So at this point, barring some kind of massive miracle, the Eagles are going to be hit hard by the revenue loss and they are going to have some big-time work to do next offseason.
The good news is the Eagles have two of the best salary cap minds in the league in Howie Roseman and Jake Rosenberg working their books. If you want to criticize them for pushing a lot of the big salary cap hits into one season (2021), that is fair. But clearly, they were not planning on the COVID-19 pandemic hitting, nor should they have been expected to plan on that.
Regardless, whatever plan they had for 2020 and beyond is now gone.
They will need to alter that plan and Eagles fans should be confident they will find a way.
One thing is very important to remember — the NFL’s salary cap is a system filled with loopholes. So much so that some around the league view it more as a made-up number than something they actually make decisions by. The Eagles have been some of the trendsetters in the league in finding ways to work around it — fake years at the end of deals, low cap hits the first year, etc.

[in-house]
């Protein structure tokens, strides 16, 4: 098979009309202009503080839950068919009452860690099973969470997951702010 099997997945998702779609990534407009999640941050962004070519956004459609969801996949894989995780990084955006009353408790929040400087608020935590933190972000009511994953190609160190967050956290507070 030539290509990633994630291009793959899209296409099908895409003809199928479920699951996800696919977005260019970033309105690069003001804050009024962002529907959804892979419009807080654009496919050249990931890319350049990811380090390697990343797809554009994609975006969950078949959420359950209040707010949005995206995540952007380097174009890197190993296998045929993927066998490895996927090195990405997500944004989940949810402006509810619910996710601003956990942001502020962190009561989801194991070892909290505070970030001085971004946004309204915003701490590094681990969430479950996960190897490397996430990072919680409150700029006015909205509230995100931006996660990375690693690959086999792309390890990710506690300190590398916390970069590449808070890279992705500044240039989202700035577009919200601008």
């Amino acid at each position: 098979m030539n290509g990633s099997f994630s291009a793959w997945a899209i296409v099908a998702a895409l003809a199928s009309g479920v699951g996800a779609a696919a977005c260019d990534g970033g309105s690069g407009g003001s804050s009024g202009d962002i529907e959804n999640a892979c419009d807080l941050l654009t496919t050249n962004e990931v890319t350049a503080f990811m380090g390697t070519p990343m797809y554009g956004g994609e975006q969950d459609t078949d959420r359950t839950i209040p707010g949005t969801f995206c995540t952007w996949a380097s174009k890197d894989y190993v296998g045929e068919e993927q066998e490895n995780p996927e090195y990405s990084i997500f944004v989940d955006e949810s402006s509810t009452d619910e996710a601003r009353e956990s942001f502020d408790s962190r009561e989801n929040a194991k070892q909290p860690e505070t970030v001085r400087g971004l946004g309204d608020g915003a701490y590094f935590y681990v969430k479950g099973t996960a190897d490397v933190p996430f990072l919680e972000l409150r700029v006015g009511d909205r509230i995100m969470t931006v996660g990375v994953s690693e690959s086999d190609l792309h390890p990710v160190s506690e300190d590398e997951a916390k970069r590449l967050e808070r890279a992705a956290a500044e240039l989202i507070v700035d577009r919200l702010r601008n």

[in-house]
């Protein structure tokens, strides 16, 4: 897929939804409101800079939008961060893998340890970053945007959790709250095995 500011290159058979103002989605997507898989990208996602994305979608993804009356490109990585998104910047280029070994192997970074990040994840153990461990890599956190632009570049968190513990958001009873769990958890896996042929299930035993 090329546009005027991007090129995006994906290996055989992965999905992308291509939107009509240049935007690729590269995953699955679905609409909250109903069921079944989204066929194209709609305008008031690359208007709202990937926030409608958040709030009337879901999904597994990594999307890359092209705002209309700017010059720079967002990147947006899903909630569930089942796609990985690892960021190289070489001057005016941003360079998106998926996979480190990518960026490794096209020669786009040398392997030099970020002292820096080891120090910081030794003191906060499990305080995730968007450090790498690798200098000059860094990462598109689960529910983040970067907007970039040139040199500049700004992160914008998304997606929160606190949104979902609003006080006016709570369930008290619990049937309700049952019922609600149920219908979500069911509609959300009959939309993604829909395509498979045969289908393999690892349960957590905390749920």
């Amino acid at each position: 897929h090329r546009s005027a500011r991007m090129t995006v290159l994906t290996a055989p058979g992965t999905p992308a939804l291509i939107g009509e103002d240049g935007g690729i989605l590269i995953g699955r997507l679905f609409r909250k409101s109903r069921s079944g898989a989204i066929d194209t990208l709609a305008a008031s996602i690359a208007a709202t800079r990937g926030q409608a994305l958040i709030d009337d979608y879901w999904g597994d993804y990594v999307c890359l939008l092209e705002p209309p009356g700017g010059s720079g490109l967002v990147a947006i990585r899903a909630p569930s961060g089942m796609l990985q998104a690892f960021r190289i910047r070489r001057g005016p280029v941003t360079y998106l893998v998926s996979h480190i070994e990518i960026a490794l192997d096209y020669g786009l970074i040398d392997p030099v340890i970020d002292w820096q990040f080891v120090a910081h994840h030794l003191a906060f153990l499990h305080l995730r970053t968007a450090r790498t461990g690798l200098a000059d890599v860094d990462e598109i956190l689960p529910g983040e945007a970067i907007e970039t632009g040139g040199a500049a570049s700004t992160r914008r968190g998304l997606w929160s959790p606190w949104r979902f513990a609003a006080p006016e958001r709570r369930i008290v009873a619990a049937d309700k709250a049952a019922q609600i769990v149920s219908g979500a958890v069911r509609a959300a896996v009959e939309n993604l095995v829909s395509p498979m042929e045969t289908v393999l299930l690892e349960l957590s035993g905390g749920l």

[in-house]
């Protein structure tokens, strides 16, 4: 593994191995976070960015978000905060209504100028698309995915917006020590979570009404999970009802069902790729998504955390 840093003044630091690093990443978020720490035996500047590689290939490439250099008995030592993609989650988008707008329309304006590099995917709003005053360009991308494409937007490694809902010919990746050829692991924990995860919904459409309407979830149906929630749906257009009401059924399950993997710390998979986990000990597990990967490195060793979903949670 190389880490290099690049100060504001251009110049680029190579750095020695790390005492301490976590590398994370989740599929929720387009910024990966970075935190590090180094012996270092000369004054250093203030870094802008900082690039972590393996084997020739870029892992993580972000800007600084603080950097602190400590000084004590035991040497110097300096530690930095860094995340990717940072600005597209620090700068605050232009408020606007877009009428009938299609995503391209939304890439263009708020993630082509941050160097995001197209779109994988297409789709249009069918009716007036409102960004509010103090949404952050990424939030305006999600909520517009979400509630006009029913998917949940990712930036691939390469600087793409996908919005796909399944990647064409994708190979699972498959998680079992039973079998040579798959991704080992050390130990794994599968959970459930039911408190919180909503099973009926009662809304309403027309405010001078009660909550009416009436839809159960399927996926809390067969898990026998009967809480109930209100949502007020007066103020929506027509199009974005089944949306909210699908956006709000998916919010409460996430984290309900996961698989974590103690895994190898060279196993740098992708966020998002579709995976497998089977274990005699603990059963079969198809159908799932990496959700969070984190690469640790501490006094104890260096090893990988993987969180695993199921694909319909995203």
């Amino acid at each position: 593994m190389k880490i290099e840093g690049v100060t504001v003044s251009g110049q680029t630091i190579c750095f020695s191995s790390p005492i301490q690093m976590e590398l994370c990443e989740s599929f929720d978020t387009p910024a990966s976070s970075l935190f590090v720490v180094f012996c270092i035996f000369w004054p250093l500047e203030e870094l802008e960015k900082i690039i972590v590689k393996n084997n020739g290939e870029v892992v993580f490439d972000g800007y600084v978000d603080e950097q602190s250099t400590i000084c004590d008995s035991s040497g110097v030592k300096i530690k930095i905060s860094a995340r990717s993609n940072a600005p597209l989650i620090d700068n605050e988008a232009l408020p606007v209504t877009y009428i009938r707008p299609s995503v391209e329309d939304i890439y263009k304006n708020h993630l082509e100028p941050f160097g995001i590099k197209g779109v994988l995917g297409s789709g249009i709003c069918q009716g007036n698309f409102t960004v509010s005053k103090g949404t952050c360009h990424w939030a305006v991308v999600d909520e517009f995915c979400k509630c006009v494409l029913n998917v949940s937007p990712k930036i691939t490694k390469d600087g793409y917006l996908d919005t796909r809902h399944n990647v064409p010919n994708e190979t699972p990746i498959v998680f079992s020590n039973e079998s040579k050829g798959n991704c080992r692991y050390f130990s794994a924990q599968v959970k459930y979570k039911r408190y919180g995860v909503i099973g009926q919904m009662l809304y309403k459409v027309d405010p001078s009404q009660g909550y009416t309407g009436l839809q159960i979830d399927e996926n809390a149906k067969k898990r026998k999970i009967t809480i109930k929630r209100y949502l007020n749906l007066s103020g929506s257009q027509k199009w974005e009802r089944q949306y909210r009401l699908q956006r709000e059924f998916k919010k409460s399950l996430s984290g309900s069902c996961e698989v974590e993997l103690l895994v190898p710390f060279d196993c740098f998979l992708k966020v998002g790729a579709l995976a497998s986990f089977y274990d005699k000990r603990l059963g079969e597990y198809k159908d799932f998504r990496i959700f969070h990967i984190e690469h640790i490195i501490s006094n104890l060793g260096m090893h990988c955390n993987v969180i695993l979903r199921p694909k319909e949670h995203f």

Yes, they are in a tough spot. But the Eagles are already working on potential plans to get through this. It wouldn’t be surprising to see them start to make moves — trades, cuts, restructures — now in order to begin the climb out of the hole they will be in next offseason.
Regardless of what happens, it would be very surprising if by the time the 2021 Week 1 kickoff is here, the Eagles aren’t fielding a team viewed as one of the better teams in the league.
In the NFL, unused salary cap space from one year to the next rolls over.
The Eagles currently have around $21 million in salary cap space for the 2020 season after signing Jason Peters to a one-year deal. That number could change, especially after signing all their rookies, but expecting it to come in at around $19 million by the end of the 2020 season is a safe bet.
The Eagles, obviously, need as much money as they can to roll over. So if the Eagles end the year with $19 million in salary cap space, and the cap comes in at around $175 million, they would need to go from slicing around $92 million in salaries to around $73 million because of the rolled over money.
The need for rolled over money is something to keep in mind when debating if the Eagles should sign or trade for a player right now.
The Eagles have two mains paths to shedding salary — cutting players and renegotiating deals.
The Eagles have some (presumably) fairly obvious cuts that will open up space.